Marcus Nispel’s baby-oiled, blood-slick Conan the Barbarian remake kicks off with a whopper of an origin story: Conan’s father (Ron Perlman) uses a dirty dagger to perform an emergency battlefield Caesarian on his wife, yanking out a howling infant in the middle of the scrum. The mother, who doesn’t even flinch, says, “I name him Conan.” Then she dies. Unfortunately, nothing else in the film is as barbarically batshit as that. And when the word "barbarian" is in the title, somebody better make with the unapologetic violence.
After his birth, we get a glimpse of Teen Conan, who seems to have learned a lot from Dad: He bashes bad guys’ skulls against rocks until chunks of skull go flying — and the vicious action is suitably nasty. But when Conan grows into a skull-cracking adult, his brutish demeanor mellows, and he even flirts with respectability. He's played by the beefy Jason Momoa (the barbarian from Game of Thrones); he looks fearsome enough, but he speaks better English than Arnold Schwarzenegger did in 1982, which is problematic. Schwarzenegger came off as a convincing, guttural brute when he said his goal in life was to “crush your enemies, see them driven before you, and to hear the lamentation of their women.” When Momoa says, “I live. I love. I slay,” he delivers the line with a fluid command of the English language that seems altogether inappropriate and not at all monstrous.
The film follows Conan's quest to avenge his father and the destruction of his village, but despite all the limb-hacking, throat-slitting, and brain-matter-splattering, this barbarian is a peach. He may stuff a piece of cloth in a woman’s mouth and call her his “property,” but, for the most part, he seems to be an almost absurdly well-behaved Robin Hood, freeing slaves, charming the ladies, and back-slapping fellow psychopaths. When he winks at a hot slave girl (Victoria’s Secret model and former Brett Ratner girlfriend Alina Puscau), she bounds willingly into his arms (apparently, all that time spent as a caged-up sex slave left her horny). His awkward romance with a “pureblood” nun is the stuff of an opposites-attract rom-com. The adaptation's blend of disgusting violence and principled behavior hews too closely to Robert E. Howard’s absurd pulp originals, in which this uneducated, bloodthirsty barbarian came to stand for some knightly code of conduct — less a wild man than a prince in exile.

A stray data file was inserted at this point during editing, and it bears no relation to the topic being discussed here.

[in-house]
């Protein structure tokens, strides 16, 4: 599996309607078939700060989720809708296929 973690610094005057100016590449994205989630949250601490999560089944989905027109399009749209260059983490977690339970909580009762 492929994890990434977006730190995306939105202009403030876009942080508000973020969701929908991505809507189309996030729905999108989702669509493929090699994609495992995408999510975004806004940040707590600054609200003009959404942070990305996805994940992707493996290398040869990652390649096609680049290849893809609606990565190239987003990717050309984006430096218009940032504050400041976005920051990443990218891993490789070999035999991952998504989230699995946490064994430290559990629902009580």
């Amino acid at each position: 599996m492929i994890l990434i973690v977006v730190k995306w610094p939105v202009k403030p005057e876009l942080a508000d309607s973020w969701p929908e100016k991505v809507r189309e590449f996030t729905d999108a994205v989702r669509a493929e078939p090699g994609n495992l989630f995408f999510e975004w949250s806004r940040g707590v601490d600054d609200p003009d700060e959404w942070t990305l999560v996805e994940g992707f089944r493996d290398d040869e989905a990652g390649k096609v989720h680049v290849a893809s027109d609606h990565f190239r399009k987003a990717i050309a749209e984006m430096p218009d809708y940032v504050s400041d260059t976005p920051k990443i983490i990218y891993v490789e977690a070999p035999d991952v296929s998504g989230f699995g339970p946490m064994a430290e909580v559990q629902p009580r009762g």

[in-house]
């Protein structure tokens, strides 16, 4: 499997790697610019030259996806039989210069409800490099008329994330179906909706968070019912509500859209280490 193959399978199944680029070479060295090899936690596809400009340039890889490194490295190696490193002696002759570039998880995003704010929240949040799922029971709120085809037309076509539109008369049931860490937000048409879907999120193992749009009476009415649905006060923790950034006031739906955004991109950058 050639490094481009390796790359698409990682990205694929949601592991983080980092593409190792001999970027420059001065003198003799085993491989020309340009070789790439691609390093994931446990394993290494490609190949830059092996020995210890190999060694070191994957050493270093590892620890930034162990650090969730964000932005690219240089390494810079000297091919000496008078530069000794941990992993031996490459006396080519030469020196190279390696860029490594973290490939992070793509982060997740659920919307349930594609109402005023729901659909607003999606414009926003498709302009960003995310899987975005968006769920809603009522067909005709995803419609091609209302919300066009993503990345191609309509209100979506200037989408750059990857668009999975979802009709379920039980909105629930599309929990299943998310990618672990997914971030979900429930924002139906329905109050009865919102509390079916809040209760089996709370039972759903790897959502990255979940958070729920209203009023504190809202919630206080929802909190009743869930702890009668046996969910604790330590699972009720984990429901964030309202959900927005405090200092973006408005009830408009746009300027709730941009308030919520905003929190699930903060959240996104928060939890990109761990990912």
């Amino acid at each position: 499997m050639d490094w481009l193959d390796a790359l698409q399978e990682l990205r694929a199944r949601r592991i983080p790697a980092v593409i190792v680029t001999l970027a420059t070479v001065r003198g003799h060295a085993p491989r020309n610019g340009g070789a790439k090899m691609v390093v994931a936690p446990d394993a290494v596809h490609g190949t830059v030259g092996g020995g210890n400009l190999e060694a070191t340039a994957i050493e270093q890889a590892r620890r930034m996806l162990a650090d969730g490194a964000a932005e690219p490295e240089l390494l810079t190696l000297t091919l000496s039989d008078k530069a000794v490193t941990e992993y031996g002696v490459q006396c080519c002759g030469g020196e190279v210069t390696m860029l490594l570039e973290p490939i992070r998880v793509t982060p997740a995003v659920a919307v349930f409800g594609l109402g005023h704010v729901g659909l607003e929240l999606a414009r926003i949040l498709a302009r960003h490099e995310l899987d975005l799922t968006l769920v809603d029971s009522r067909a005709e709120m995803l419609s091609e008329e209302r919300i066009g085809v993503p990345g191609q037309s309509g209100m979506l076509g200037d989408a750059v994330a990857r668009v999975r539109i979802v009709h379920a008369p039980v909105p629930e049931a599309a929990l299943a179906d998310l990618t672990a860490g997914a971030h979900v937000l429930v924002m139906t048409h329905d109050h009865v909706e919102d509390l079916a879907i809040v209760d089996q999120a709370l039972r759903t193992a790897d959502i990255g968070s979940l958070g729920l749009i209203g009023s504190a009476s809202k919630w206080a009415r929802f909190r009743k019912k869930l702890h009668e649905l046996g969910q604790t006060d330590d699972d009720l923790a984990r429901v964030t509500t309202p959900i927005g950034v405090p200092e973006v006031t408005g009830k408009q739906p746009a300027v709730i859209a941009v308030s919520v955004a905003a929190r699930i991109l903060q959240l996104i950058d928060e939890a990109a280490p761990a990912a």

Conan’s cuddly nobility and battlefield barbarity just don’t jibe, and the remake might have been better served had the film ditched the half-assed political correctness and gone full-on barbarian. In the film's credits, the character list has seven Topless Wenches and eight Nuns. If you’re going to make a nasty action flick about a retrograde warrior, you need to push that ratio more aggressively toward Topless Wench. Horror-porn films and art-house rampages like Nicolas Winding Refn’s Valhalla Rising have ratcheted up our tolerance for gore to such a level that Conan’s megaplex-ready violence seems too safe and controlled. It needs more disgusting killings: spilled intestines, a few more severed appendages, perhaps a castration or two. Unfortunately, like so many action flicks, the new Conan hovers in that uncanny valley between camp and horror: wild enough to titillate for a few fun fight sequences, too safe to leave much of an impression.